How fe­male-owned busi­nesses com­pare

Jamaica Gleaner - - OPINION & COMMENTARY - Vanus James and Ros­alea Hamil­ton Guest Colum­nists

WOMEN IN busi­ness typ­i­cally bear a dou­ble bur­den — they shoul­der the re­spon­si­bil­ity of their chil­dren/fam­ily as well as the re­spon­si­bil­ity to cre­ate and sus­tain a prof­itable busi­ness. So how do fe­ma­le­owned busi­nesses fare when com­pared to their male-owned coun­ter­parts?

In­valu­able in­sights into the an­swer to this ques­tion come from anal­y­sis done by the Sco­tia­bank Chair in En­trepreneur­ship and De­vel­op­ment at the Univer­sity of Tech­nol­ogy, Ja­maica, us­ing data col­lected un­der the Sco­tia­bank En­ter­prise-Wide Risk Man­age­ment and Fi­nanc­ing (SERMAF) project ex­e­cuted dur­ing the pe­riod 2014 to 2015.

There is no con­sen­sus on how to de­fine a ‘fe­male-owned busi­ness.’ Def­i­ni­tions vary ac­cord­ing to the pres­ence/ab­sence of women as own­ers, the per­cent­age own­er­ship of the busi­ness and/or the de­gree of con­trol of the busi­ness by women in lead­er­ship po­si­tions.

In the SERMAF sur­vey, we re­fer to fe­male-owned busi­nesses as busi­nesses where the in­flu­en­tial and dom­i­nant own­ers are women with at least 15 per cent of the own­er­ship of the es­tab­lish­ment or ex­er­cis­ing a con­trol­ling in­flu­ence on de­ci­sion-mak­ing in the busi­ness. Us­ing this def­i­ni­tion, busi­ness risk rat­ings and pro­files have been de­ter­mined for 739 ran­domly se­lected male and fe­male owned es­tab­lish­ments in Ja­maica. From this data, we can make a com­par­i­son be­tween male and fe­male-owned Ja­maican busi­nesses.


Own­ing a busi­ness in­volves sig­nif­i­cant risks which must be man­aged. ‘Busi­ness risk’ can be de­fined sim­ply as the prob­a­bil­ity of mak­ing a loss or earn­ing less than an­tic­i­pated prof­its. This risk is in­flu­enced by many fac­tors, in­clud­ing fi­nan­cial fac­tors (such as sales, price, in­put costs); psy­cho­log­i­cal fac­tors (such as per­son­al­ity, opin­ions, at­ti­tudes); as well as en­vi­ron­men­tal fac­tors (such as mar­ket com­pe­ti­tion, the over­all eco­nomic cli­mate and gov­ern­ment reg­u­la­tions). So is there a dif­fer­ence in the man­age­ment of these risks be­tween men and women?

The data re­veals that among the top 100 es­tab­lish­ments with the best risk rat­ings, fe­male-owned es­tab­lish­ments are do­ing well com­pared to their male coun­ter­parts. The ma­jor­ity of the top 100 fe­ma­le­owned es­tab­lish­ments are mi­cro en­ter­prises.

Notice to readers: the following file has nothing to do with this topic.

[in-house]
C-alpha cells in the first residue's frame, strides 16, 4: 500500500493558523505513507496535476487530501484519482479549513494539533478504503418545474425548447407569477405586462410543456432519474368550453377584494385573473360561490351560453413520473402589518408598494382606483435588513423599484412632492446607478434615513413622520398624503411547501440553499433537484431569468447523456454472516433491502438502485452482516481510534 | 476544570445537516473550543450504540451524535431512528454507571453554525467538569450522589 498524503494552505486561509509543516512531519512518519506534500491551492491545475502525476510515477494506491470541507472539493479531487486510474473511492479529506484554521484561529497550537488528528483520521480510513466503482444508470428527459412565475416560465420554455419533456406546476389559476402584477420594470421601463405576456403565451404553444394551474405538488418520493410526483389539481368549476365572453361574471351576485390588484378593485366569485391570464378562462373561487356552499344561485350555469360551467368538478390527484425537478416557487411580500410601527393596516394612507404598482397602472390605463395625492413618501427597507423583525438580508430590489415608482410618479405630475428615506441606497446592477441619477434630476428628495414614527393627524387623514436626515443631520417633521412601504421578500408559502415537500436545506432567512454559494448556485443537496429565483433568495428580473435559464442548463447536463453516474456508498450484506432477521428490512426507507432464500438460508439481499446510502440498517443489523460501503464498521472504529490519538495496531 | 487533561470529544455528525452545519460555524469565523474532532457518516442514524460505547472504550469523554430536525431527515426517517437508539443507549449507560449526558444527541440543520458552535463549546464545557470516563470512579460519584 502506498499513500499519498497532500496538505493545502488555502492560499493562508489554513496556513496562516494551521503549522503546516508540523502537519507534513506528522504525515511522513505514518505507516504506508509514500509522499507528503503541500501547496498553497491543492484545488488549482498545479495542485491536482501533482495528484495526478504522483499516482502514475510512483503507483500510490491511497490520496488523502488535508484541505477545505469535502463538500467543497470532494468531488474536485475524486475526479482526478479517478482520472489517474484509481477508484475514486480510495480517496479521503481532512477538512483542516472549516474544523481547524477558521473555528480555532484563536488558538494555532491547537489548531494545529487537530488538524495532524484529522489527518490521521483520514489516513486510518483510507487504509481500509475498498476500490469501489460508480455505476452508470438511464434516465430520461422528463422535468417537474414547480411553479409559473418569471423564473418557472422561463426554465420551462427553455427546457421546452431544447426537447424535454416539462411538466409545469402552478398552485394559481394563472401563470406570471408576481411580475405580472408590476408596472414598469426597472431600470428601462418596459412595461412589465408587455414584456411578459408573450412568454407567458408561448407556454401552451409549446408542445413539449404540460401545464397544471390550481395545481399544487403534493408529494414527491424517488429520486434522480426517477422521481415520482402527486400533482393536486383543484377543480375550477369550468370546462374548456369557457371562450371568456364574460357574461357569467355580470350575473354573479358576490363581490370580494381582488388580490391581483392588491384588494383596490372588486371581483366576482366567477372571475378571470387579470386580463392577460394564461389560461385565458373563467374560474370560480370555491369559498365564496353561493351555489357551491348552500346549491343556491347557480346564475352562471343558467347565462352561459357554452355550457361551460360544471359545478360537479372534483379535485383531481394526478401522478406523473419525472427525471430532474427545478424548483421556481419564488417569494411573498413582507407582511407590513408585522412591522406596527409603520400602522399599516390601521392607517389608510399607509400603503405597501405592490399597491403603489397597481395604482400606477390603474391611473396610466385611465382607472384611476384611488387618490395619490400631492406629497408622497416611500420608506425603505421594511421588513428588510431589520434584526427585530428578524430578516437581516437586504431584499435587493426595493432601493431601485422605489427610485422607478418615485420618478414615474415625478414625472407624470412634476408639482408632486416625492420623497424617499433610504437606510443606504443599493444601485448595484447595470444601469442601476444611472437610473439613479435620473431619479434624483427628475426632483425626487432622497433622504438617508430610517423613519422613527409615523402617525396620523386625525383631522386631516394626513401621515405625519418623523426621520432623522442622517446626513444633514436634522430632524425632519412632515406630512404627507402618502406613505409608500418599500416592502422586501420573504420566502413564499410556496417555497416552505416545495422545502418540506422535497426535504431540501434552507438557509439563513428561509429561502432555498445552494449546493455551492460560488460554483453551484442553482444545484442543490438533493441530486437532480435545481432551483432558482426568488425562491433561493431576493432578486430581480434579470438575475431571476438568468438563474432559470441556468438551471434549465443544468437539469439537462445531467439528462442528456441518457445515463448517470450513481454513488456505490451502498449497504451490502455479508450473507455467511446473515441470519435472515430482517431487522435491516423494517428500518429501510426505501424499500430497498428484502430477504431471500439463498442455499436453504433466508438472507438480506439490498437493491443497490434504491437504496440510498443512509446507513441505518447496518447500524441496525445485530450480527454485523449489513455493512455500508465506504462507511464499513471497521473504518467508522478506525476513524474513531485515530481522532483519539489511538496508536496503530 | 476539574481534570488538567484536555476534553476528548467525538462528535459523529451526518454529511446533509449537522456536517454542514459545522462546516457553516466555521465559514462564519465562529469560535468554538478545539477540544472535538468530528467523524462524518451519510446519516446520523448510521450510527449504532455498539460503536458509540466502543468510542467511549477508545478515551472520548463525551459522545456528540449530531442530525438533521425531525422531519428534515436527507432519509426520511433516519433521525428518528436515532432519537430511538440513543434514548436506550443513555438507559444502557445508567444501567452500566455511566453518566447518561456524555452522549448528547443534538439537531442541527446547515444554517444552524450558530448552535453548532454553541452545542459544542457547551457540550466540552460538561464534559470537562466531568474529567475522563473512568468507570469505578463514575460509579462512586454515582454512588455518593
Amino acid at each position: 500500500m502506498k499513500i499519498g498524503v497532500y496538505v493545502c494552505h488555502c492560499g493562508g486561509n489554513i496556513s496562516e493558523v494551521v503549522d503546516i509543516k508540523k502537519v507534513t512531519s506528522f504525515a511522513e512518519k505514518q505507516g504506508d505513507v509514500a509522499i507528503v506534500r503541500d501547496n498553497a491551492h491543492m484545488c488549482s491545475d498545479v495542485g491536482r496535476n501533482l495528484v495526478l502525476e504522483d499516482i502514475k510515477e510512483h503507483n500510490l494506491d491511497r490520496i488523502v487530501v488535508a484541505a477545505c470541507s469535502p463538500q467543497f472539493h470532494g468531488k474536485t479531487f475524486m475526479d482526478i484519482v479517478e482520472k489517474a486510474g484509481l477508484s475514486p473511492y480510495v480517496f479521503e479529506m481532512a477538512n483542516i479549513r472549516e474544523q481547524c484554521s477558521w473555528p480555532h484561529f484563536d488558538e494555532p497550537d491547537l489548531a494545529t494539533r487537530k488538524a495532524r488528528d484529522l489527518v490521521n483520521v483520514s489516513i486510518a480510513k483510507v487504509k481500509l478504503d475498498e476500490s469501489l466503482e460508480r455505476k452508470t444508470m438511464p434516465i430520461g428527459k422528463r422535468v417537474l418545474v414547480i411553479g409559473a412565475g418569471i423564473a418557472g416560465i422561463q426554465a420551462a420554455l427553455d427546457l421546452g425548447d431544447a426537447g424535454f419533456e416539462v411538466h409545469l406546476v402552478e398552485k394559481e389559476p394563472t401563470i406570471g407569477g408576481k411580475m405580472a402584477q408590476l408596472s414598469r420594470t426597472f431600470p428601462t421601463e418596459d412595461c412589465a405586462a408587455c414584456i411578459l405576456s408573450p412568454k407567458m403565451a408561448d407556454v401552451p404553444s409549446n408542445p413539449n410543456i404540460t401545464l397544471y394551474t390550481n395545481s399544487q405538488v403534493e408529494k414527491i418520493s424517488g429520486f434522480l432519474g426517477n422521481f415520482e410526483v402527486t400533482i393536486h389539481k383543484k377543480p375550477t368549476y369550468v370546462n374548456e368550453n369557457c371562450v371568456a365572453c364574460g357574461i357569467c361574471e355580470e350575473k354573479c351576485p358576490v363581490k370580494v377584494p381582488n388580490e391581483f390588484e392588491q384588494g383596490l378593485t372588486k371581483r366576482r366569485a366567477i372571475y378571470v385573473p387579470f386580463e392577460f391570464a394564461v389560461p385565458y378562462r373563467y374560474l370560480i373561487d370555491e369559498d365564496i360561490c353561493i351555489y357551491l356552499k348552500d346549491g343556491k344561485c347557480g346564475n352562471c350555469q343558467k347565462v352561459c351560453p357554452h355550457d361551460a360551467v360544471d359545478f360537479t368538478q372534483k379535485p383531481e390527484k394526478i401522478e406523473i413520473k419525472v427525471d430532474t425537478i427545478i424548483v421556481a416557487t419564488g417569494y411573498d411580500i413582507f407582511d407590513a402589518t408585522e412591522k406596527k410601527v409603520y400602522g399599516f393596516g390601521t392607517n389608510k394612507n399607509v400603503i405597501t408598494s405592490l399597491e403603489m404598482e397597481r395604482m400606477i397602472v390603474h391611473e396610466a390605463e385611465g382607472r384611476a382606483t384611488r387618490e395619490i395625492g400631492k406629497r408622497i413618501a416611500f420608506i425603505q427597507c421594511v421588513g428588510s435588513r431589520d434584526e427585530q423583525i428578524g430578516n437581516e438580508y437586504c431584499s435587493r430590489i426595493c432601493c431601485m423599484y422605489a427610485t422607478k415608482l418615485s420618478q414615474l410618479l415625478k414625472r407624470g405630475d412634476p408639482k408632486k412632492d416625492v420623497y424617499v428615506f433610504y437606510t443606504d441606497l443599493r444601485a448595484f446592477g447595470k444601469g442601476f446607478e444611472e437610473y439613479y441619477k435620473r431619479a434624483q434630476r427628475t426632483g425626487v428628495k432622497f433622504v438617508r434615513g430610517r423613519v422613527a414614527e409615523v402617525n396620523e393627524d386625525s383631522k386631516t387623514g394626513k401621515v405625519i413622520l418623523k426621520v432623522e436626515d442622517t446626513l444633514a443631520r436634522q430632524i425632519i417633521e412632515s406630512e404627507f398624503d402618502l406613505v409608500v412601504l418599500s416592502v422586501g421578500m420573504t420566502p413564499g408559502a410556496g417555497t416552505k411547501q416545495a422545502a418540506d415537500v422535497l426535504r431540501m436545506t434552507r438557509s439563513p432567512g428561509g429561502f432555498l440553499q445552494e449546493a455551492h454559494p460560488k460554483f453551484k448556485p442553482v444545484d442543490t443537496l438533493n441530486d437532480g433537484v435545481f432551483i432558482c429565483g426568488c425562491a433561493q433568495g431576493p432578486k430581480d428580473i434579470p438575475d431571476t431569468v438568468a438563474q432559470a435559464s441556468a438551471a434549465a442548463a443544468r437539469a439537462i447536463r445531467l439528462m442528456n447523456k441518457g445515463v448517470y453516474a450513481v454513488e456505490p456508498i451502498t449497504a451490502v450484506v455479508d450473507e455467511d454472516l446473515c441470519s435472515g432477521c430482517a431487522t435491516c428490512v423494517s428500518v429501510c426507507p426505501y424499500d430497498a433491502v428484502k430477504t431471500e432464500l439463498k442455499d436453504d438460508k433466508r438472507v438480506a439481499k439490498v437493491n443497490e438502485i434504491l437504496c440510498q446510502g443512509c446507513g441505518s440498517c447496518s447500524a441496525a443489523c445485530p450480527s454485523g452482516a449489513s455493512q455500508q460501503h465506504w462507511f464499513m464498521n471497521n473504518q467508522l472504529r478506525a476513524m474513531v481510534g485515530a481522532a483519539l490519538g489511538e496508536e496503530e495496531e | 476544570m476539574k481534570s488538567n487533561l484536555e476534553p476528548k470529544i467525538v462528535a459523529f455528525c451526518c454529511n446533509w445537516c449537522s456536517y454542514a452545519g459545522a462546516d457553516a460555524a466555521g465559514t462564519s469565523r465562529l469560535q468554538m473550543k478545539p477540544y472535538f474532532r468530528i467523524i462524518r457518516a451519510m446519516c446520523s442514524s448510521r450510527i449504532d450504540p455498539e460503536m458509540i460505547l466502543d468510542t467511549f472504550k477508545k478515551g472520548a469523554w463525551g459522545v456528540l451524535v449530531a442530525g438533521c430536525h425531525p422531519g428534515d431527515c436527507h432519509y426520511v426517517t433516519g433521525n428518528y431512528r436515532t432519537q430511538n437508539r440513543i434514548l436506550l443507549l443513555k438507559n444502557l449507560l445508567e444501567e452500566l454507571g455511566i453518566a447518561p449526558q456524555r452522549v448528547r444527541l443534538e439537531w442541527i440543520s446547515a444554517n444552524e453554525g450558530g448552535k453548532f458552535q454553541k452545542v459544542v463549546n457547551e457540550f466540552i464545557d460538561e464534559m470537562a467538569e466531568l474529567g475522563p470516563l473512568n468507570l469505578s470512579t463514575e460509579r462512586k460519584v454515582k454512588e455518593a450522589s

Fe­male-owned es­tab­lish­ments are less well rep­re­sented among the small, medium and large-sized es­tab­lish­ments. The data re­vealed the fol­low­ing: 1. Fe­male-owned es­tab­lish­ments make up 43 per cent of the top 100 es­tab­lish­ments but 37 per cent of all es­tab­lish­ments, sig­nif­i­cantly out­per­form­ing male-owned es­tab­lish­ments. By com­par­i­son, fe­ma­le­owned busi­nesses are some­what un­der­rep­re­sented in terms of their share of the 398 First-Tier es­tab­lish­ments (A-rated) busi­nesses (33 per cent) rel­a­tive to the share of all busi­nesses (37 per cent). 2. Fe­male-owned mi­cro es­tab­lish­ments make up 27 per cent of the top 100 as com­pared to 22 per cent for male-owned mi­cro es­tab­lish­ments of the top 100. They are also out­per­form­ing ma­le­owned es­tab­lish­ments in this re­gard. 3. As much as 63 per cent of the fe­male-owned es­tab­lish­ments in the top 100 per­form­ers are mi­cro es­tab­lish­ments (as com­pared to 39 per cent of male es­tab­lish­ments in the top 100). So why are fe­male-owned es­tab­lish­ments do­ing bet­ter than their male coun­ter­parts? Data on the psy­cho­log­i­cal pre­dis­po­si­tions of male and fe­male busi­ness own­ers may of­fer some clues.


Im­por­tantly, the data re­vealed the riskre­duc­ing im­pact of cer­tain psy­cho­log­i­cal pre­dis­po­si­tions and pref­er­ences on the use of per­cep­tion and judge­ment of busi­ness own­ers. The av­er­age im­pact ex­ceeds 20 per cent of the risk level that is ex­pected to pre­vail in the ab­sence of the favourable pre­dis­po­si­tions. For ex­am­ple, it was found that busi­ness own­ers who find it easy to com­mu­ni­cate in so­cial set­tings have a 31.3 per cent lower prob­a­bil­ity of mak­ing a loss than busi­nesses whose own­ers do not pos­sess that char­ac­ter­is­tic.

These pre­dis­po­si­tions tend to help busi­ness own­ers make bet­ter de­ci­sions about labour em­ploy­ment, tech­nol­ogy, and man­age­ment, lead­ing to a su­pe­rior en­abling busi­ness cli­mate, higher labour pro­duc­tiv­ity and lower busi­ness risk which, in turn, means bet­ter prospects for prof­itabil­ity.

The find­ings also sug­gest that lower busi­ness risk de­pends heav­ily on pre­dis­po­si­tions that can be en­hanced by ed­u­ca­tion to pro­mote in­no­va­tive­ness and eco­nomic prof­itabil­ity and thus cre­ate a bet­ter client for the fi­nan­cial sec­tor.

Im­por­tantly, the data re­vealed that ed­u­ca­tion and knowl­edge as­sets are ma­jor risk-re­duc­ing ad­van­tages for fe­ma­le­owned busi­nesses. The data re­vealed that the fe­male-owned busi­nesses that have the best risk rat­ing also have a rel­a­tively high level of ed­u­ca­tion and knowl­edge as­sets. These re­sults sug­gest a long run pol­icy ori­en­ta­tion to favour the use of ed­u­ca­tion to de­velop and spread the most im­pact­ful risk-re­duc­ing char­ac­ter­is­tics among both male and fe­male mi­cro, small and medium sized en­ter­prises (MSMEs).


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